Monarchs in Hibernation
April 21, 2013
Photographer: Steve Spiegel; Steve's Web site
Summary Authors: Steve Spiegel; Jim Foster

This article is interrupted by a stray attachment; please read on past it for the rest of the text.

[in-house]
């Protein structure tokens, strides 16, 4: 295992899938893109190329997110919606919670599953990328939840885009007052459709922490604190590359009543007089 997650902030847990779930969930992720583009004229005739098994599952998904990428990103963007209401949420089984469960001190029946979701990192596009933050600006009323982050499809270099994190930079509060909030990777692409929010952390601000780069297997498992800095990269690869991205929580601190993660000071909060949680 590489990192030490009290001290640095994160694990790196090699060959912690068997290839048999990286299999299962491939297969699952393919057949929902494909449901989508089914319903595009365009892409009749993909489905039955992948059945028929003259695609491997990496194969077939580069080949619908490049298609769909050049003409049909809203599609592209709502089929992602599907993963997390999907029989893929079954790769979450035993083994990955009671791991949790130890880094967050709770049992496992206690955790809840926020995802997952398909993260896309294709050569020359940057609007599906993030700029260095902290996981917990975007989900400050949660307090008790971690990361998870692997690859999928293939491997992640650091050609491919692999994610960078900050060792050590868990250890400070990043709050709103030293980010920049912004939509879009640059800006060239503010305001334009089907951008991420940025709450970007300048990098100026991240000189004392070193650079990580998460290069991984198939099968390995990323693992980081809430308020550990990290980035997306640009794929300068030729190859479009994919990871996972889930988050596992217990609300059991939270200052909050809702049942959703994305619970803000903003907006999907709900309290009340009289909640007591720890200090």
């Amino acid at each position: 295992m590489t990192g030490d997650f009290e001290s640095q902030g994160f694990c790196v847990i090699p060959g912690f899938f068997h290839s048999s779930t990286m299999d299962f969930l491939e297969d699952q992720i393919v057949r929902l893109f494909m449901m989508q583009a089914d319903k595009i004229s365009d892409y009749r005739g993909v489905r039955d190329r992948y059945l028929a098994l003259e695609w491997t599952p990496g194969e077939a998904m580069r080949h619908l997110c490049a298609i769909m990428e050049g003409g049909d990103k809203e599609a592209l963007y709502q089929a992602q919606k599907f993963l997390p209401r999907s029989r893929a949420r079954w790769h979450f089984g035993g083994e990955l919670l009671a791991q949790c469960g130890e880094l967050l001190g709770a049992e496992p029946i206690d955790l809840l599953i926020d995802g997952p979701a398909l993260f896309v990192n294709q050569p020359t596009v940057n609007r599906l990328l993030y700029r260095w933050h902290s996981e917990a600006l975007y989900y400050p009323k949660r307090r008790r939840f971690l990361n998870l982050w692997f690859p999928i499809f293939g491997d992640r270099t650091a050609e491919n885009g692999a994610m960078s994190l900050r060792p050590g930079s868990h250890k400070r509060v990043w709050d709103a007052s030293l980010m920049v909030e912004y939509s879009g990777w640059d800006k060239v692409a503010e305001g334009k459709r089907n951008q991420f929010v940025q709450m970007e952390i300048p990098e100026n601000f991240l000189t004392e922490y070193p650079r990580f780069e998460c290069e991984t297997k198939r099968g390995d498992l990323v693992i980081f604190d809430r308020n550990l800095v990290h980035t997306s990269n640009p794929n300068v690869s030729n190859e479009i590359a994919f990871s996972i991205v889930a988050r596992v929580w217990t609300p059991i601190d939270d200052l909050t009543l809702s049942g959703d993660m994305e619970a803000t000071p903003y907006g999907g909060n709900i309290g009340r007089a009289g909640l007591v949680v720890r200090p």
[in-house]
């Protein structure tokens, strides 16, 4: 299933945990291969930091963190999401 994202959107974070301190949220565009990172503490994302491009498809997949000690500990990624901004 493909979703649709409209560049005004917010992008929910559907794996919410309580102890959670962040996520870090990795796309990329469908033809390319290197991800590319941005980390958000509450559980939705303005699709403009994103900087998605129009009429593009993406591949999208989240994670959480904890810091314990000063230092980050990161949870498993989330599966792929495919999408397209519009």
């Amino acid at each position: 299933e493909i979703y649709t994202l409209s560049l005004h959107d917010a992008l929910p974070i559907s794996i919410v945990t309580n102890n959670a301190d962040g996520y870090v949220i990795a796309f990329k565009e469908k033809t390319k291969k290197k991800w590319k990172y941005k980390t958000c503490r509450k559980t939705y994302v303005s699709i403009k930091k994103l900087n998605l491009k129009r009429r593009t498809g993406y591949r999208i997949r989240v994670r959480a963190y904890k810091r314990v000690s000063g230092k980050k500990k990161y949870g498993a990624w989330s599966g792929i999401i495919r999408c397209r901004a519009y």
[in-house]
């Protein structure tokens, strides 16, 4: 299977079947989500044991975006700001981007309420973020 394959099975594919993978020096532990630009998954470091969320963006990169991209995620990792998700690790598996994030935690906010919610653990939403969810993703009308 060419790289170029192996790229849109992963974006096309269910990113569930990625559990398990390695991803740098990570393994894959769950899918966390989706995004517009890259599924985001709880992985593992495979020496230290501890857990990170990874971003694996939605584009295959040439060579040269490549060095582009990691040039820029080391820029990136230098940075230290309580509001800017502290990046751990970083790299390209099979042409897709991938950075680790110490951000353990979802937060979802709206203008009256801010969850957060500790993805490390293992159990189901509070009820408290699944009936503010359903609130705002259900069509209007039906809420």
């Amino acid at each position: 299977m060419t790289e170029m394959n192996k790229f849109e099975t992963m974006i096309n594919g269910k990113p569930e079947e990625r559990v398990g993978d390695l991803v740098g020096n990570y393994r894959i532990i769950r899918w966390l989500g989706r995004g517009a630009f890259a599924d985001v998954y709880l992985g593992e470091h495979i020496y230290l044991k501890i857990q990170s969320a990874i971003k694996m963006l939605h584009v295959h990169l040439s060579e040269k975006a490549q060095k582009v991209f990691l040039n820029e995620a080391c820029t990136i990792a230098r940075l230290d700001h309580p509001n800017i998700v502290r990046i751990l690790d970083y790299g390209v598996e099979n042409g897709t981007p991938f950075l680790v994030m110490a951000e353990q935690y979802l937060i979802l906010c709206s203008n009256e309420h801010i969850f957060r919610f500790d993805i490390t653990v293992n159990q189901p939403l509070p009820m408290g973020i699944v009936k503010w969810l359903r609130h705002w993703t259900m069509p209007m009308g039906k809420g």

As shown above, the monarch butterfly population is so dense in their mountainous, winter residence of central Mexico that they cover the trees like leaves. Some branches noticeably sway from the weight of the myriad monarchs even though they each weigh less than a gram. Many of the butterflies on this tree have journeyed 3,000 mi (5,000 km) or further to get to this several-hundred-acre colony, near the village of Michoacan. They overwinter until March before winging their way north to the U.S. and Canada, where they’ll feed, most often on milkweed, until late summer. They begin their southern migration in early fall, and by the first few days of November, virtually all of them have arrived in Michoacan. The butterflies that make this arduous circuit are the great-great-grand-butterflies of the ones that left the subtropics the previous spring! Genetic programming related to the monarchs’ internal circadian clock guides them, likely using the Sun as a navigation aid, to their winter destination. Photo taken on February 10, 2009.